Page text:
Linked by Andrew Youll on Tue 26th Jul 2005 06:13 UTC
General Development Have you considered setting up a PHP 5 on your Linux server, but not had the time to learn how? This article will help guide you through the installation of a PHP 5 environment using the industry's first integrated PHP environment that includes the IBMCloudscape database server. Installation and configuration is greatly simplified using Zend Core for IBM compared to setting up a complete development and deployment environment from scratch.
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v Availability
by ValiantSoul on Tue 26th Jul 2005 06:34 UTC
RE: Availability
by ValiantSoul on Tue 26th Jul 2005 06:35 UTC in reply to "Availability"
ValiantSoul Member since:
2005-07-20

Wow I'm tired - of course - AMD 64 can run x86!

Reply Score: 1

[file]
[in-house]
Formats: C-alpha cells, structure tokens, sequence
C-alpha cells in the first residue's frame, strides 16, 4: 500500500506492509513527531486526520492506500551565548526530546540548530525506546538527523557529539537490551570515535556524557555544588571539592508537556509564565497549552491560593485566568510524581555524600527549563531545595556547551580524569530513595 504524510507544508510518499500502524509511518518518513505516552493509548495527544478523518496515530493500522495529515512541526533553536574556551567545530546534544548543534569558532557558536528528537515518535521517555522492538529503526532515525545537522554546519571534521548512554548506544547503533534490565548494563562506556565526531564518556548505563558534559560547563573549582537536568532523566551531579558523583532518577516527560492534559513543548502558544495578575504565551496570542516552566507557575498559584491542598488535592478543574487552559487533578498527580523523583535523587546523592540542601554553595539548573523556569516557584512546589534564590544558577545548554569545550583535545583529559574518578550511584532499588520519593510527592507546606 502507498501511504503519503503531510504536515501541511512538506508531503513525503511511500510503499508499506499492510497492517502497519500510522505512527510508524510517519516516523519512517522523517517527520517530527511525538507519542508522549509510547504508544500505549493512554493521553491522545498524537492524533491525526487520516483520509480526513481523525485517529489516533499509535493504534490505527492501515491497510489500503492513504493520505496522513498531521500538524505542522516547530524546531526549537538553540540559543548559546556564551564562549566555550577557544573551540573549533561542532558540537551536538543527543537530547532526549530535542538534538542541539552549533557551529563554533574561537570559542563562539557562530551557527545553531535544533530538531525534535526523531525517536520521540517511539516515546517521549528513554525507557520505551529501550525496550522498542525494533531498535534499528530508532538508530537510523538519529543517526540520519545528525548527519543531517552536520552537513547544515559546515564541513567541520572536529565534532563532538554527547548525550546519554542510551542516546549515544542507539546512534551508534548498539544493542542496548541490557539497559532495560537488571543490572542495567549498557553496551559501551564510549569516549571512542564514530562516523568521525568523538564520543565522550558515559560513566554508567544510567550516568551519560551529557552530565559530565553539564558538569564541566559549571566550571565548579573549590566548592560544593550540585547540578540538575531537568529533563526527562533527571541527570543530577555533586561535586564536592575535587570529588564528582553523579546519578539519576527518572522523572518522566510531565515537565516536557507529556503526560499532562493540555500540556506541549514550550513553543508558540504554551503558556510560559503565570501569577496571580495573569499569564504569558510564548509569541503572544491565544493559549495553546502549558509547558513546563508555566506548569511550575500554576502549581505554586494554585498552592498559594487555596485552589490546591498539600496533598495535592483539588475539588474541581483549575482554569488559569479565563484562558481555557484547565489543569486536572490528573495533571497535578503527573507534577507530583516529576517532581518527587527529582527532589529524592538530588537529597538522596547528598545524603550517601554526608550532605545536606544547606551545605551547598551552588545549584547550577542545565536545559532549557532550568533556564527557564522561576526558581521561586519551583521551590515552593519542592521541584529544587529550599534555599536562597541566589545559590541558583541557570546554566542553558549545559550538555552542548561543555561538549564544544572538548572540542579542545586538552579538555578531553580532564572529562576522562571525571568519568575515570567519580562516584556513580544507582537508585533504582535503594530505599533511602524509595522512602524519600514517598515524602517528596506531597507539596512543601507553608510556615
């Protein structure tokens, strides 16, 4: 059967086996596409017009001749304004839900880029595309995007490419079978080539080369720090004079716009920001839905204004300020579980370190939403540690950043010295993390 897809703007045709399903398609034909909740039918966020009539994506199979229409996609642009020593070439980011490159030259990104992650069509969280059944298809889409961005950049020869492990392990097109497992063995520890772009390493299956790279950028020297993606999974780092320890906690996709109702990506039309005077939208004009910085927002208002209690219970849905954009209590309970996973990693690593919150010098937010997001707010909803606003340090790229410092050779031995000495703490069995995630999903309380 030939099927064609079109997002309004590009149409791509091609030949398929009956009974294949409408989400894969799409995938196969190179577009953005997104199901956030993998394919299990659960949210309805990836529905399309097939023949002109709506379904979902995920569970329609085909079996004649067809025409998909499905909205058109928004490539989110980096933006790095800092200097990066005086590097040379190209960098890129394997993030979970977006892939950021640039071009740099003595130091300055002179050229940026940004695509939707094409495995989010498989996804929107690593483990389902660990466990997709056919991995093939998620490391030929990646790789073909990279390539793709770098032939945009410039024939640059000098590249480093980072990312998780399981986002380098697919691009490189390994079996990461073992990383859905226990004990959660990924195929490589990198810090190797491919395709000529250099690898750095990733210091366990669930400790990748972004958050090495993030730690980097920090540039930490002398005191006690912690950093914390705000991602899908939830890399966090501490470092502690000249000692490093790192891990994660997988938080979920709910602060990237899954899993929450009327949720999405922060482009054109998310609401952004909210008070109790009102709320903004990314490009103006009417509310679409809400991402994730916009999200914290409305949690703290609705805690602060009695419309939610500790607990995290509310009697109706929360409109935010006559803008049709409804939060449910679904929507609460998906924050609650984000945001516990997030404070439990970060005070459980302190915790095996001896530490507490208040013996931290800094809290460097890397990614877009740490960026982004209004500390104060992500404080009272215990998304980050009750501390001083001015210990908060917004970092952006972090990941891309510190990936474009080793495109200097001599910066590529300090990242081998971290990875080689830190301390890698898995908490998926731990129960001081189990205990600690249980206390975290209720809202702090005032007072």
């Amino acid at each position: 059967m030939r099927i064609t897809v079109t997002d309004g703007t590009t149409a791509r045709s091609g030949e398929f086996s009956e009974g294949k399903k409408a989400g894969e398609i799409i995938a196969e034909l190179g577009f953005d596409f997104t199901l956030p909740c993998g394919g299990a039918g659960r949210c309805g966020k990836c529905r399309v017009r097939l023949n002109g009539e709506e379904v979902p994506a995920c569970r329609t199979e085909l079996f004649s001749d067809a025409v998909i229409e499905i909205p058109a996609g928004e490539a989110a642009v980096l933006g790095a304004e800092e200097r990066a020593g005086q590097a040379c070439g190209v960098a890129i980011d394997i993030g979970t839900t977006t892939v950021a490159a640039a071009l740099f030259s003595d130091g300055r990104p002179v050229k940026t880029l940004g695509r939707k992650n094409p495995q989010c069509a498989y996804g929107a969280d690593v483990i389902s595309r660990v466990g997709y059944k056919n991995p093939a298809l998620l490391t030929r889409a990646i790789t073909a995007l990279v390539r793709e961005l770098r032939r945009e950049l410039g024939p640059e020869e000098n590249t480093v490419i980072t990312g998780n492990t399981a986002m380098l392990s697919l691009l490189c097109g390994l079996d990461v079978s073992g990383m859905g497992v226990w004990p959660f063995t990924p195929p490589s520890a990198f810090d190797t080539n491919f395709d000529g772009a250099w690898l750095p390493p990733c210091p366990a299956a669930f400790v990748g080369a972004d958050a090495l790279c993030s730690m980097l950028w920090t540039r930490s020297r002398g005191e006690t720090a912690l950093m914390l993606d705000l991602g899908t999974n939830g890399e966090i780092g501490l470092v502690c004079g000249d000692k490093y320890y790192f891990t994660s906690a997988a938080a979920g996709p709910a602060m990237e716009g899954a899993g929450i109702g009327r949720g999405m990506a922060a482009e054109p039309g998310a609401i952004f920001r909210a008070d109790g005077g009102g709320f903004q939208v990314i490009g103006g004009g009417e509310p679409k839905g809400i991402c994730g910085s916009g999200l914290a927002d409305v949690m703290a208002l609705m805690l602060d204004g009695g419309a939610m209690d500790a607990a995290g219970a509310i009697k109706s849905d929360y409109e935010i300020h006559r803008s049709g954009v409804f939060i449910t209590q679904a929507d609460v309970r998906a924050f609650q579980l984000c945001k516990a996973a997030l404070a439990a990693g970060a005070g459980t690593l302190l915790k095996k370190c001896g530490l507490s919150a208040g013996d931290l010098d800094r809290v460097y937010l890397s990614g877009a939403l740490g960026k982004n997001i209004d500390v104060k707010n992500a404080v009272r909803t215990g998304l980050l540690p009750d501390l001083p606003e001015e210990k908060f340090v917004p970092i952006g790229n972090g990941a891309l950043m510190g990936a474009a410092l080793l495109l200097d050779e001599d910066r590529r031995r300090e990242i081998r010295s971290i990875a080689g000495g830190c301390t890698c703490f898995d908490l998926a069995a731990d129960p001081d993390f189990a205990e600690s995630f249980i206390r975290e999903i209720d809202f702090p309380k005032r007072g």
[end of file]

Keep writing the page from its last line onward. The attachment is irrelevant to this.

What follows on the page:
RE[2]: Availability
by Anonymous on Tue 26th Jul 2005 12:39 UTC in reply to "RE: Availability"
Anonymous Member since:
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And x86_64... You must _really_ be tired...

Reply Score: 0

v RE: Availability
by Anonymous on Tue 26th Jul 2005 08:07 UTC in reply to "Availability"
v PHP
by Anonymous on Tue 26th Jul 2005 06:46 UTC
RE: PHP
by ValiantSoul on Tue 26th Jul 2005 06:49 UTC in reply to "PHP"
ValiantSoul Member since:
2005-07-20

Care to back up your claim? Its been much easier for me to create my personal website with database support in that than say perl or python (and yes I have tried)

Reply Score: 1

Zend Core - Great PHP 5 distro
by Anonymous on Tue 26th Jul 2005 07:24 UTC
Anonymous
Member since:
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I tried Zend Core for IBM - This is an excellent PHP distribution, extreamly easy to install and configure. It took me less than 5 minutes to set a server comparing to the serveral hours I previously spent to bring my PHP environment up and running.
The distribution is support by IBM and Zend and it will definetly enhance the use of PHP in professional environments.

Reply Score: 1

Installation is horror
by Buck on Tue 26th Jul 2005 08:02 UTC
Buck
Member since:
2005-06-29